The Federal Trade Commission is likely to drop a push to make it easier for companies to put a "Made in USA" label on products that have foreign parts, The Washington Post reports.
The proposed guidelines would have allowed companies to use the label if "substantially all" of a product was made from American parts or assembled by U.S. laborers. Under that proposal, merchandise with as little as 75 percent U.S. parts or labor would be able to use the label.Current rules forbid companies from claiming their product was "Made in USA" if it has more than a small amount of foreign content. While the percentage of non-U.S. content has never been specifically set, FTC officials have said it is a very small or insignificant.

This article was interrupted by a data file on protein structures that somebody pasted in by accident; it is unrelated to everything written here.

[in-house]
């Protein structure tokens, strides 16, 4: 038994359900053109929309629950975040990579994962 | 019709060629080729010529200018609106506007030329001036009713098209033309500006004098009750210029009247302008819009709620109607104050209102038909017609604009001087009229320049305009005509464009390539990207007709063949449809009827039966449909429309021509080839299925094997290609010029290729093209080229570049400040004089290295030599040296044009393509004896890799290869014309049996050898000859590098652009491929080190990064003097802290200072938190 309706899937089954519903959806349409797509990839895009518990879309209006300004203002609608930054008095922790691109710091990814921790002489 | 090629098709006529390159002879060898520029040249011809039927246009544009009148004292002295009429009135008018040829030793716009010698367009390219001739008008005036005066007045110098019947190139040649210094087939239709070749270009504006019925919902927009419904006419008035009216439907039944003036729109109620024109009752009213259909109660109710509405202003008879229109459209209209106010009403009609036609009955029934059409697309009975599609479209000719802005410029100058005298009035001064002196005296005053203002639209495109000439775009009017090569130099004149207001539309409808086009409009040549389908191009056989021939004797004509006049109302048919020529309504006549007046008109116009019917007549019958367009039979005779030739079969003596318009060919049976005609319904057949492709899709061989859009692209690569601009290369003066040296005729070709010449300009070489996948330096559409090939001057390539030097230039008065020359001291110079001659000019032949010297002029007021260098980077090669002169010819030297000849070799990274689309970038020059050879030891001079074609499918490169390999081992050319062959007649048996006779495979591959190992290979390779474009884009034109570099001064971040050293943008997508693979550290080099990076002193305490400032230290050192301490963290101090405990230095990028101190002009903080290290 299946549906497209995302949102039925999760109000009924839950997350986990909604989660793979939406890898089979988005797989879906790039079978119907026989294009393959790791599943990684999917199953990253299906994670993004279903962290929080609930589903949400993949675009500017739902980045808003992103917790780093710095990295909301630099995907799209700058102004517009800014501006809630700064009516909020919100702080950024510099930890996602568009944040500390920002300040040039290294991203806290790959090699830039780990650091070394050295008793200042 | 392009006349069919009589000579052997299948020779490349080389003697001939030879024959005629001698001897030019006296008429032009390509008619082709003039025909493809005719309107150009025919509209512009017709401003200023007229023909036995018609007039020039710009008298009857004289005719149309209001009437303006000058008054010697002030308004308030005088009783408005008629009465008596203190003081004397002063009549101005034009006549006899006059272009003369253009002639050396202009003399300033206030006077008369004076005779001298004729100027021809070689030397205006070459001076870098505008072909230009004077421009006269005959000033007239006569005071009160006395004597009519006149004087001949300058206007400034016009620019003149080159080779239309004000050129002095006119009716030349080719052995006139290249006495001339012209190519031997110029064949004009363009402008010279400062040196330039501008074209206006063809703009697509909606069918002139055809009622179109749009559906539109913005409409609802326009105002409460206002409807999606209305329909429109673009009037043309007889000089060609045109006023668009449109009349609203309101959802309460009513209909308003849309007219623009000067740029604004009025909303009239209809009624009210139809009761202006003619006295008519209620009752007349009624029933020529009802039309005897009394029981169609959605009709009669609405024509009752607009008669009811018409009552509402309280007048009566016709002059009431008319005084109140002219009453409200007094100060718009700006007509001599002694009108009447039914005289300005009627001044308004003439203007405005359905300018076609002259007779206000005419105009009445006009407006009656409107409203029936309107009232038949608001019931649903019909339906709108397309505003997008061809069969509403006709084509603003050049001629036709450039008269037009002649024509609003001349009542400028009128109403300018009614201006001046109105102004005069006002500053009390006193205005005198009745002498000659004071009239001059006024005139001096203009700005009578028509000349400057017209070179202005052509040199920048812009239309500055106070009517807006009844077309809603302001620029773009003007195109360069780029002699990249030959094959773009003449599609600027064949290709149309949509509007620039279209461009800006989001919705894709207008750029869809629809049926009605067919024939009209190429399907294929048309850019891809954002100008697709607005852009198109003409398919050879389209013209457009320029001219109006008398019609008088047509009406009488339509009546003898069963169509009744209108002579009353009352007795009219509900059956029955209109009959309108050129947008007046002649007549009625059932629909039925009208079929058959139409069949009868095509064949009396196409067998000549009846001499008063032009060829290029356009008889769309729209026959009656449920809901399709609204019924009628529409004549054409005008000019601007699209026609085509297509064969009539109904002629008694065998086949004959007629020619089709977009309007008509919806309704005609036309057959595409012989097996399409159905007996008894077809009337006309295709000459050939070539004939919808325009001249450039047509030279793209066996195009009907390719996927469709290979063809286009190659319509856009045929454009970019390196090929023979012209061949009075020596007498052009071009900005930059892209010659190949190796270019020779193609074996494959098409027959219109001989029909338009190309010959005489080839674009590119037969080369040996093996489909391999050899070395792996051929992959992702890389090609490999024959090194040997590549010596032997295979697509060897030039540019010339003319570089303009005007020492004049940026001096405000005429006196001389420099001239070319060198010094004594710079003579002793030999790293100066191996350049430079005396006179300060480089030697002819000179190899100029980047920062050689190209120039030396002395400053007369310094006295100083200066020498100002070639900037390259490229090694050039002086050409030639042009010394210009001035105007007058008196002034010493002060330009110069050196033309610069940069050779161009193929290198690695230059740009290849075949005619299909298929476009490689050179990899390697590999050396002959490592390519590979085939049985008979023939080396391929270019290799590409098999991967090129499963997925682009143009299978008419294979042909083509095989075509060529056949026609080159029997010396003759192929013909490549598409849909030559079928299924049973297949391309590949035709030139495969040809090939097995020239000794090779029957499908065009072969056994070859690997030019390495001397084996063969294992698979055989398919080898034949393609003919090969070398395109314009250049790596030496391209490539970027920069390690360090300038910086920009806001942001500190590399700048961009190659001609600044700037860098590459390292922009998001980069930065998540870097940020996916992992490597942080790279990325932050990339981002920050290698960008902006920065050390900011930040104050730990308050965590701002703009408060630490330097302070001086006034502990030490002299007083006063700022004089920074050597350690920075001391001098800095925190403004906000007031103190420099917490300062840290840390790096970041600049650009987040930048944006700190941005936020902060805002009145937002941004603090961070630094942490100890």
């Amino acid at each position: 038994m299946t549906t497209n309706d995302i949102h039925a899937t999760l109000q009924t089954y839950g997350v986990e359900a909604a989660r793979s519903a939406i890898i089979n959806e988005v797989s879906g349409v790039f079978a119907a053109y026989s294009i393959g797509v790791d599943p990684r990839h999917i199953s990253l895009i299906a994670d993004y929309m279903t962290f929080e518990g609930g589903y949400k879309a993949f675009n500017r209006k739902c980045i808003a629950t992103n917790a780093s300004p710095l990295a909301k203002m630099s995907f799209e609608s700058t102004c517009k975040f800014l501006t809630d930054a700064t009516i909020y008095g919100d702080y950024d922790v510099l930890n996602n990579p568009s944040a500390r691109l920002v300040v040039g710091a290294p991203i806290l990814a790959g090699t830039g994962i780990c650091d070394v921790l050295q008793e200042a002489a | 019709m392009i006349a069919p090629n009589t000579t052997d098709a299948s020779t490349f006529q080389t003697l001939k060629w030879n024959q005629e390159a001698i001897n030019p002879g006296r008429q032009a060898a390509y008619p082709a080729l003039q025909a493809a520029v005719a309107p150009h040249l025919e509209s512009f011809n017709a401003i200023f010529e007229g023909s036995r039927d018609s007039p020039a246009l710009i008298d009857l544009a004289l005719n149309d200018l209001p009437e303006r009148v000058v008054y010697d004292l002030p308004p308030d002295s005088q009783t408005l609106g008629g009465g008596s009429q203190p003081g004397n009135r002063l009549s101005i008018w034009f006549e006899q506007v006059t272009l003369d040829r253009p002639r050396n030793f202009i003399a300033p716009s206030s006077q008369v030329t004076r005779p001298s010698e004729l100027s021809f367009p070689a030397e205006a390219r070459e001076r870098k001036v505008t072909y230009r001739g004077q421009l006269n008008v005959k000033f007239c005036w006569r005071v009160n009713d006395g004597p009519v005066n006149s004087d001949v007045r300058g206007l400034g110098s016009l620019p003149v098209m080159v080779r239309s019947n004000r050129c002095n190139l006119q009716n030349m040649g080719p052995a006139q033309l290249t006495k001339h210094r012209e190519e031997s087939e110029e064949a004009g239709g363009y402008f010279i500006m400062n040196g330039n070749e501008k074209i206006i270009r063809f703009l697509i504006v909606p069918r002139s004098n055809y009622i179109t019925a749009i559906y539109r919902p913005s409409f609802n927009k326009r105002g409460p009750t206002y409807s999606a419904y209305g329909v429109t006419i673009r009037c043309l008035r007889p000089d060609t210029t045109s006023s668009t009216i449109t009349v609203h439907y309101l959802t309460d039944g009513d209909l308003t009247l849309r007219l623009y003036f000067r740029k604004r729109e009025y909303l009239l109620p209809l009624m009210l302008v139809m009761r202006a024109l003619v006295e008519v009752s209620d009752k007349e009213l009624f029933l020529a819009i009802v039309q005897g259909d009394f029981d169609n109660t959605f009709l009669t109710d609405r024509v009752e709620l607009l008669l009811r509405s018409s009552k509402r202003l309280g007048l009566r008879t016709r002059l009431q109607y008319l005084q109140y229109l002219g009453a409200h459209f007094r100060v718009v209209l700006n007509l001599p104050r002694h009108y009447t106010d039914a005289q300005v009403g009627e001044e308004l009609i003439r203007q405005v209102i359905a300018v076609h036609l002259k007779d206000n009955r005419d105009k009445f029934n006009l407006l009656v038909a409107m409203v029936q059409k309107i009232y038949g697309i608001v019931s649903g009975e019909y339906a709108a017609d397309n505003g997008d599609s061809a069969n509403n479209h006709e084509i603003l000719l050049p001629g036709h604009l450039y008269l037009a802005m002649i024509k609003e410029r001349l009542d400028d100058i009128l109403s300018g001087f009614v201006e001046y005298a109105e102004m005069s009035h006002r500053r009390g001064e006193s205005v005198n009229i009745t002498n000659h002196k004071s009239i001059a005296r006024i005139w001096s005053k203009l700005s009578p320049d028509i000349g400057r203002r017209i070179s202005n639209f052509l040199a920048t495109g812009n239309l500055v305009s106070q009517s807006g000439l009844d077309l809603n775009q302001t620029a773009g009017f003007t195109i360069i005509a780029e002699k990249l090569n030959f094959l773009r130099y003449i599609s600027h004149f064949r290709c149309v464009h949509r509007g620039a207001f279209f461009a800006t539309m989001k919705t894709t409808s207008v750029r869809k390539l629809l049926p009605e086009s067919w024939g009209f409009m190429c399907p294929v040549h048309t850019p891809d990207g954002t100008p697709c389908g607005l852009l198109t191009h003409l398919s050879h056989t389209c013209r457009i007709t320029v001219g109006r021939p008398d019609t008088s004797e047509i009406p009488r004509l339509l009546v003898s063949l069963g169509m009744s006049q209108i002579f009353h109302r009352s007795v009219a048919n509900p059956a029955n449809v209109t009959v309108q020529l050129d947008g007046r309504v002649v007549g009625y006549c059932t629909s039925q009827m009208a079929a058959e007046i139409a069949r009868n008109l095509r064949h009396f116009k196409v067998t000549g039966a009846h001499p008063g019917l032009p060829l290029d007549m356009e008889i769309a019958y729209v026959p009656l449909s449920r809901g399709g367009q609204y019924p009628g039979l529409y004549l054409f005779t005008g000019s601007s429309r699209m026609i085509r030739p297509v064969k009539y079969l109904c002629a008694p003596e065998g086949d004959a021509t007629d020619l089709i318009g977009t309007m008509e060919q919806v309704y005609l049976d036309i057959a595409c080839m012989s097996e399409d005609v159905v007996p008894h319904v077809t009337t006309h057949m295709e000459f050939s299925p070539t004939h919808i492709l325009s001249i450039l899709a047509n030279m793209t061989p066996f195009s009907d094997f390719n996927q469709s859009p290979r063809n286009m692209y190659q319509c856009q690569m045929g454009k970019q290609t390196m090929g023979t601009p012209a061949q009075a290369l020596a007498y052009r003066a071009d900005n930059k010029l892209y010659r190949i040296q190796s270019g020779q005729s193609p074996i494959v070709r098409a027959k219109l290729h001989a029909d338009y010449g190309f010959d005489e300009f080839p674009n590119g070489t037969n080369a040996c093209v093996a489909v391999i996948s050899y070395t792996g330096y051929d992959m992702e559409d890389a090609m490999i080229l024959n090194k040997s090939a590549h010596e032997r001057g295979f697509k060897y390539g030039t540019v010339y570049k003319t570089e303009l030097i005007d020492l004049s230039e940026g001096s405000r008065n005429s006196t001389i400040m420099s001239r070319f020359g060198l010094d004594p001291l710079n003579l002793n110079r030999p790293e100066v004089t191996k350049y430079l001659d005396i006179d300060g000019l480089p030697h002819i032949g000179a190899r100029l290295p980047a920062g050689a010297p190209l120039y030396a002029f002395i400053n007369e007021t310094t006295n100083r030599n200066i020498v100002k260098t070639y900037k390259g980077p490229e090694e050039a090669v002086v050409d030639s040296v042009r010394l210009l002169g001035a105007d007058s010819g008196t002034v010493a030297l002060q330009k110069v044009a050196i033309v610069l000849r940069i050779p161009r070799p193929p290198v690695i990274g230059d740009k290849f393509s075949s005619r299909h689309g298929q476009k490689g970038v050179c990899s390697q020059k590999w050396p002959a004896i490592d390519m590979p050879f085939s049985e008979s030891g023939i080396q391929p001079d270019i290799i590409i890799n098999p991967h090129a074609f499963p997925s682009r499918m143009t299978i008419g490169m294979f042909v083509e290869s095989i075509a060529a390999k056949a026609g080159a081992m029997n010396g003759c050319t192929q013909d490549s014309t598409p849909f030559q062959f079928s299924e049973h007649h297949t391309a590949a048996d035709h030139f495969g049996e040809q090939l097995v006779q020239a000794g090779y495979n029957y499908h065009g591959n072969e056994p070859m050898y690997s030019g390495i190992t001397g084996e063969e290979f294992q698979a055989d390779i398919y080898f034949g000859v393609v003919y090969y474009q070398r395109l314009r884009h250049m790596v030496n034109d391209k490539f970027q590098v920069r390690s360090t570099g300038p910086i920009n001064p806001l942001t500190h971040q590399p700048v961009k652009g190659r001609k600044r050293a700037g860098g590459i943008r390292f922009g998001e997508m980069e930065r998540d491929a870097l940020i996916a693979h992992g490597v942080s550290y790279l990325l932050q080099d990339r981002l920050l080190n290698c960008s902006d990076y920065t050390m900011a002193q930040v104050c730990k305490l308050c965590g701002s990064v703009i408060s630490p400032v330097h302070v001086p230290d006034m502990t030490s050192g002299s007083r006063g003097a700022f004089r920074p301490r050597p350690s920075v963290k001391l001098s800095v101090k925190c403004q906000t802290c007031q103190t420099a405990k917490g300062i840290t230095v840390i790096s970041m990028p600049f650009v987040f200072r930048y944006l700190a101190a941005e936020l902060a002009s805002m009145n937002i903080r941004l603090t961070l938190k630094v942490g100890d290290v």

Labor unions and some lawmakers had opposed the proposed new guidelines, arguing they would encourage corporations to send jobs overseas.
Jodie Bernstein, director of the FTC's consumer protection bureau, is expected to recommend to the full commission that the old "all or virtually all" standard be retained, the Post reported in Tuesday's editions. She also will recommend the panel clarify the exact meaning of the phrase, which has been long criticized as vague.